TV Suggestions - Wake-on-LAN? - Canadian TV, Computing and Home Theatre Forums
 
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post #1 of 10 (permalink) Old 2011-07-08, 08:17 AM Thread Starter
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TV Suggestions - Wake-on-LAN?

My current setup:
Windows 7 PC containing media upstairs, connected to network (wired).
Home theatre downstairs with XBOX connected to network (wired). I use the Windows Media Center extender on the Xbox to stream video to the home theatre over the network. The computer sleeps after 30 minutes of inactivity, and the Xbox extender is able to wake the PC as needed.

I want to add a TV in my bedroom and am considering one of the newer models with an network port for playing video on the PC over the network. I know this won't be a WMC extender, but that's fine, as long as it can access and browse the files on the PC I'm ok with that.

My question is: Can any of these new TVs do Wake-on-LAN to wake up the PC as needed? I don't want to have to turn the PC on manually, or leave it running 24-7 (not at 10 cents/kwh!). Does anyone have some suggested models for me to look at?
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post #2 of 10 (permalink) Old 2011-07-11, 03:05 PM
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I see no response to this. FWIW, I have never heard of such as thing. If you have a smartphone or ipod touch, you can get apps to do it.
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post #3 of 10 (permalink) Old 2011-07-11, 05:17 PM
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I've never actually done this with a modern TV so take what I'm saying with a grain of salt.

In theory, if your TV is accessing SMB file shares on a Windows box (\\machinename\sharename), and the BIOS of that computer supports WOL, then when you try to access those file shares from the TV when your computer is sleeping (S1 or S3) the NIC will detect the network activity and wake the computer. It may take a few seconds for you to be able to actually browse the contents of your "server" machine, but it should still work.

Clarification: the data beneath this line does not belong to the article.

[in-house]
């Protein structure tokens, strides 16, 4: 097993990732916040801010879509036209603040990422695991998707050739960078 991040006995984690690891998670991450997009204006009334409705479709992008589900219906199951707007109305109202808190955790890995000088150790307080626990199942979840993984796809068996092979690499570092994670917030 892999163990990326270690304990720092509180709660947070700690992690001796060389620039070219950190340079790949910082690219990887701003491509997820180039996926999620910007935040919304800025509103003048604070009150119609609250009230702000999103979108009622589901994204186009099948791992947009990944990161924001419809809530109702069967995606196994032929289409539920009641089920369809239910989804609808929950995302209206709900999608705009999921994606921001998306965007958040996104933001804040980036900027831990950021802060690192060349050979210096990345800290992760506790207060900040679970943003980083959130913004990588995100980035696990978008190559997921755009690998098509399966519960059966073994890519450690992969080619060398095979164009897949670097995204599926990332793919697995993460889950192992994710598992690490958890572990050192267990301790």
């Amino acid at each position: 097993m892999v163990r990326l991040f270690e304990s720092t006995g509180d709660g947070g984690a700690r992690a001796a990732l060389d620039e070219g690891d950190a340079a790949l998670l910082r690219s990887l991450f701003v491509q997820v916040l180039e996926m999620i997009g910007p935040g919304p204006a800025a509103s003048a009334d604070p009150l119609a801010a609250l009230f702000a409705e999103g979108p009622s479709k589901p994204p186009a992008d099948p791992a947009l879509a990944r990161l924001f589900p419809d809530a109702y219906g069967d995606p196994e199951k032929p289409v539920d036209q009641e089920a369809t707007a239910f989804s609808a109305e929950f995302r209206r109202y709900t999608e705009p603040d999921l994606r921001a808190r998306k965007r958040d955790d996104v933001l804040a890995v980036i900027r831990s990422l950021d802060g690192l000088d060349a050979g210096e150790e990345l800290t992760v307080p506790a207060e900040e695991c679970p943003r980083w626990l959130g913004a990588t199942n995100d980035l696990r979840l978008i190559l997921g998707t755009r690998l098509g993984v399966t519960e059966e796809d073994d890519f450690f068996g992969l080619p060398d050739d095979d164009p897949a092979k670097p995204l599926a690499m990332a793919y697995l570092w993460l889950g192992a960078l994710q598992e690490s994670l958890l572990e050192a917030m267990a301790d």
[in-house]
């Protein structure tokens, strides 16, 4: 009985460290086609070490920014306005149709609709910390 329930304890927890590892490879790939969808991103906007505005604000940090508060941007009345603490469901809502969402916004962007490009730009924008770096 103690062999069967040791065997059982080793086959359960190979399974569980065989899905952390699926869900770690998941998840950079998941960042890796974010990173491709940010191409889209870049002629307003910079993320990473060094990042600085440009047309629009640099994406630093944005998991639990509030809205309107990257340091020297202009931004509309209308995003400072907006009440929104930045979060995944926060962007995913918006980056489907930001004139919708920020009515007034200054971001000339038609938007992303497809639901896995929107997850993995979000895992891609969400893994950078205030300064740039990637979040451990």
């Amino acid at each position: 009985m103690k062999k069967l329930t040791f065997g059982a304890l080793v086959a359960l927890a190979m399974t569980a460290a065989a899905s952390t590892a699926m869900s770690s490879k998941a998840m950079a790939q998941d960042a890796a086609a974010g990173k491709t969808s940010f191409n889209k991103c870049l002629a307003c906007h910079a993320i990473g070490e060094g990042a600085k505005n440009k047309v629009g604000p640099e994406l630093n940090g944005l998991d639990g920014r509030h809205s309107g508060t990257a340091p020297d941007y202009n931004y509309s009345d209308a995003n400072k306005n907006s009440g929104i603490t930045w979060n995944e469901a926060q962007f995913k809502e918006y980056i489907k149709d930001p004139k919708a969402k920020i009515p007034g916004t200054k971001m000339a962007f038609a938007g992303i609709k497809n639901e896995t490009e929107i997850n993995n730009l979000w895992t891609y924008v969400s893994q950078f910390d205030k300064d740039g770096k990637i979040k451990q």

I've seen this work between two different PCs, and I don't see why another device (TV, game console, etc) would make it work any differently. Since the "magic packet" is layer 2 (OSI), then it would likely have been implemented by most off-the-shelf NIC chipsets.
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post #4 of 10 (permalink) Old 2011-07-11, 05:26 PM
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The TV would need to support WOL for it to work. I've seen PC media software that does this but don't know what, if any, TVs do.

There are other options. Some BIOS and operating systems can be set to wake on any network activity. That's a two edged sword since other traffic could wake the PC. I've seen standby management built into media server software that will wake on predefined events and prevent standby when it is streaming media.

If all else fails, an RF remote (or IR remote with repeater) could be used to wake the server. You might also consider lengthening the standby time for the server or using standby management software that keeps the server awake when it is being used or during certain times of day.

At 20 I had a good mind. At 40 I had money. At 60 I've lost my mind and my money. Oh, to be 20 again. --Scary